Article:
The first section was easy: name, address, filing status. Then Mr. Franks explained about exemptions and withholding, and talked us through taxable income and a few common deductions. The room grew quiet as our pencils scratched on the forms. I had always thought of taxes as a vague, far-off thing to be dealt with one day when I was an adult, but Mr. Franks’ lesson made them accessible, clear, even simple.

At the end of class, I stuffed the Form 1040 in my notebook and forgot about it. I didn’t fill out a tax form until several years later, when I received a W-2 from my first “real” post-college, full-time job. I am a bookworm who feels more comfortable with novels and poetry than financial statements, but that W-2 triggered a long-ago memory and a flicker of confidence. I picked up a Form 1040EZ, got out a pencil and a calculator, and set to work. I double-checked my calculations, made a copy of the form for my records, and sent the original off to the IRS. Several weeks later, I received my first tax refund check in the mail.

These days, my husband and I have multiple jobs, freelance income, student loan interest and other circumstances that justify our annual investment in TurboTax. We’ve recently started paying estimated quarterly taxes, as my husband’s work situation has changed. But we always sit down together to work through the forms and make sure we know exactly how our finances break down. When I click the e-file button to send our return to the IRS, I feel a surge of satisfaction.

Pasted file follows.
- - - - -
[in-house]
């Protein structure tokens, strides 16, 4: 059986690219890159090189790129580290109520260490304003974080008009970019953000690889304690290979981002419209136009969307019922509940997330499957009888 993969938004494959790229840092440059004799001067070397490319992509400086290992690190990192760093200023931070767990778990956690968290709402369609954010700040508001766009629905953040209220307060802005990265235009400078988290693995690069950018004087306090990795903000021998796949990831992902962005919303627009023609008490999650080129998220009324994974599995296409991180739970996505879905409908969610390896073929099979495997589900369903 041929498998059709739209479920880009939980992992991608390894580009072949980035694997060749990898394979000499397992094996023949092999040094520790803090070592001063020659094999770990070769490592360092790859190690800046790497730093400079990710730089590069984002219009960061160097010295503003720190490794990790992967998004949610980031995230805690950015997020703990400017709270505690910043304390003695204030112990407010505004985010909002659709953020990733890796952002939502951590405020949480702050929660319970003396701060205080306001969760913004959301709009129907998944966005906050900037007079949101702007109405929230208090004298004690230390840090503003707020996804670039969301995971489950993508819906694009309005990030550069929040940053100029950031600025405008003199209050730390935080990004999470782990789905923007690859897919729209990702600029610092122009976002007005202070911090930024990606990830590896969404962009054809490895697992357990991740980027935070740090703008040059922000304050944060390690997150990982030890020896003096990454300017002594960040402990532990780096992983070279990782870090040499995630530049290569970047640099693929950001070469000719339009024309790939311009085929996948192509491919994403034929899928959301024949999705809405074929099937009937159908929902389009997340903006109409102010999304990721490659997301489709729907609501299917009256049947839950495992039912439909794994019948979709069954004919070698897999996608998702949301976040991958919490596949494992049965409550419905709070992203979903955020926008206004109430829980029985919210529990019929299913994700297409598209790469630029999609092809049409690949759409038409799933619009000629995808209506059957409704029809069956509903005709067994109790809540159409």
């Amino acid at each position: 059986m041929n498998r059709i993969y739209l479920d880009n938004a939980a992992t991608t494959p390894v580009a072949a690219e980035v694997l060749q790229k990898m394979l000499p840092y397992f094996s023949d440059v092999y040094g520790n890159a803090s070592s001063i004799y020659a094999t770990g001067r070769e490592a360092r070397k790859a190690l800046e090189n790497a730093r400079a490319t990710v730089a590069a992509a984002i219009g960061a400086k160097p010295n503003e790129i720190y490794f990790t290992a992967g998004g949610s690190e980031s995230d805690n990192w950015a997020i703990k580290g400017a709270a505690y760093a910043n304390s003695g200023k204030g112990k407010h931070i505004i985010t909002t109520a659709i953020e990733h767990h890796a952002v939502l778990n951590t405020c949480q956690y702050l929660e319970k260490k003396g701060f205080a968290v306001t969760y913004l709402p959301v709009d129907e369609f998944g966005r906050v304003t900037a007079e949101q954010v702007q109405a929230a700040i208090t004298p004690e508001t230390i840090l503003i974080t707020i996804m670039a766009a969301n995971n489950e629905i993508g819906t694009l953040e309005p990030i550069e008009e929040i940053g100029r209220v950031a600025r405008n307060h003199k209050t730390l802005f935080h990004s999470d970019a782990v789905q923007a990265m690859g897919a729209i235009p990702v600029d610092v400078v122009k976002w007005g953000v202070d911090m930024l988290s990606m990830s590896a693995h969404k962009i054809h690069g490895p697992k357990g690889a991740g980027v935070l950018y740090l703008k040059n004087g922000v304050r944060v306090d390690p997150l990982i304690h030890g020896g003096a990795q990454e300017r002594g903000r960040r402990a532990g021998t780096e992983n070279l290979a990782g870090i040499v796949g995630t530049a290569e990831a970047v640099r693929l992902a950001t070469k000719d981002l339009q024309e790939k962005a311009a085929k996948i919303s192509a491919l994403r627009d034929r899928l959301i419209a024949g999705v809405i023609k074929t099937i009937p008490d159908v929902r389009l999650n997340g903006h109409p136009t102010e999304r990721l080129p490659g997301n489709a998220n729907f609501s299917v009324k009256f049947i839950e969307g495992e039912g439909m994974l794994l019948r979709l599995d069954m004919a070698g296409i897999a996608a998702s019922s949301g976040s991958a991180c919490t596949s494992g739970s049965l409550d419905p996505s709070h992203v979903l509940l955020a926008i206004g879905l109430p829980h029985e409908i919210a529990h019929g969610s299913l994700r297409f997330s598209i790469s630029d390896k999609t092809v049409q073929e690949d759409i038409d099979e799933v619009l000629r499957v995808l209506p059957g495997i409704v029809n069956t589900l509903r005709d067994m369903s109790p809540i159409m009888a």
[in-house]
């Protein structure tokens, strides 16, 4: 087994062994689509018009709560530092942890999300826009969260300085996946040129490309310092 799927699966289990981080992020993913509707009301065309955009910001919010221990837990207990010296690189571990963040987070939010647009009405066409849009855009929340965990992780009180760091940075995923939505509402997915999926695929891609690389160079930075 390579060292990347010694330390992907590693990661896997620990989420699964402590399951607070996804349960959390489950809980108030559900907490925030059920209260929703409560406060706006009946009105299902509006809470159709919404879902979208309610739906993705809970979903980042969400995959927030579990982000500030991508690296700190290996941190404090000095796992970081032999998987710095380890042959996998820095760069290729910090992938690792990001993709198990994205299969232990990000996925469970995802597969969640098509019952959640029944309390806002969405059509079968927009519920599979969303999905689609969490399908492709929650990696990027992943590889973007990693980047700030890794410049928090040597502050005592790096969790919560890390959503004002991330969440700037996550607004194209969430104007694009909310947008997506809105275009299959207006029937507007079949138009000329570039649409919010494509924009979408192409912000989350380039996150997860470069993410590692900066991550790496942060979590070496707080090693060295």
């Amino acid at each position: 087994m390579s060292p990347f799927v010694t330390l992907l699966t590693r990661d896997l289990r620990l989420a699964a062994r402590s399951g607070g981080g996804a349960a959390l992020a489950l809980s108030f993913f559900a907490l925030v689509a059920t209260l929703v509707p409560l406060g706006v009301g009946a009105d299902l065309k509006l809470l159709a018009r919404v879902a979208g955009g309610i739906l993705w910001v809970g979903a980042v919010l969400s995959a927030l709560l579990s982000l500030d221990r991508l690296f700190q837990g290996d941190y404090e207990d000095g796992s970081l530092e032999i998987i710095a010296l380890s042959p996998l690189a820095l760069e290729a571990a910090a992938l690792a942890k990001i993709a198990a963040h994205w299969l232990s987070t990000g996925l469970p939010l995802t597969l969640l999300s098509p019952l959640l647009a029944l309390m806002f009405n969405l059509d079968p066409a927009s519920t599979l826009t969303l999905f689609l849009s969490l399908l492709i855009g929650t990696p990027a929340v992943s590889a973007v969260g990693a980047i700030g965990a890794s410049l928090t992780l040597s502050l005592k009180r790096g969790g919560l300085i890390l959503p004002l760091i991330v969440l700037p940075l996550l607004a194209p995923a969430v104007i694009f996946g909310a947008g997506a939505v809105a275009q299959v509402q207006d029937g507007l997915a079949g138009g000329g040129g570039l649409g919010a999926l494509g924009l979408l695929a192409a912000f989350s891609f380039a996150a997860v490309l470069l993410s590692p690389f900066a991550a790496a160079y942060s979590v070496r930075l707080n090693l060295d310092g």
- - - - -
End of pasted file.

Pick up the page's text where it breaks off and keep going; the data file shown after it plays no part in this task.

The forms are longer and the calculations more complicated now, but that long-ago session in Mr. Franks’ room continues to empower me, all these years later. I am grateful for the guidance of TurboTax and the “help” pages on the IRS website. But I still believe in doing my own taxes – because Mr. Franks told me I could.

sand glitter beach coronado

When Death Comes

When death comes
like the hungry bear in autumn;
when death comes and takes all the bright coins from his purse

to buy me, and snaps the purse shut;
when death comes
like the measle-pox

when death comes
like an iceberg between the shoulder blades,

I want to step through the door full of curiosity, wondering:
what is it going to be like, that cottage of darkness?

And therefore I look upon everything
as a brotherhood and a sisterhood,
and I look upon time as no more than an idea,
and I consider eternity as another possibility,

and I think of each life as a flower, as common
as a field daisy, and as singular,

and each name a comfortable music in the mouth,
tending, as all music does, toward silence,

and each body a lion of courage, and something
precious to the earth.

When it’s over, I want to say all my life
I was a bride married to amazement.
I was the bridegroom, taking the world into my arms.

When it’s over, I don’t want to wonder
if I have made of my life something particular, and real.

I don’t want to find myself sighing and frightened,
or full of argument.

I don’t want to end up simply having visited this world.

—Mary Oliver

Married to amazement, indeed. That’s what I want.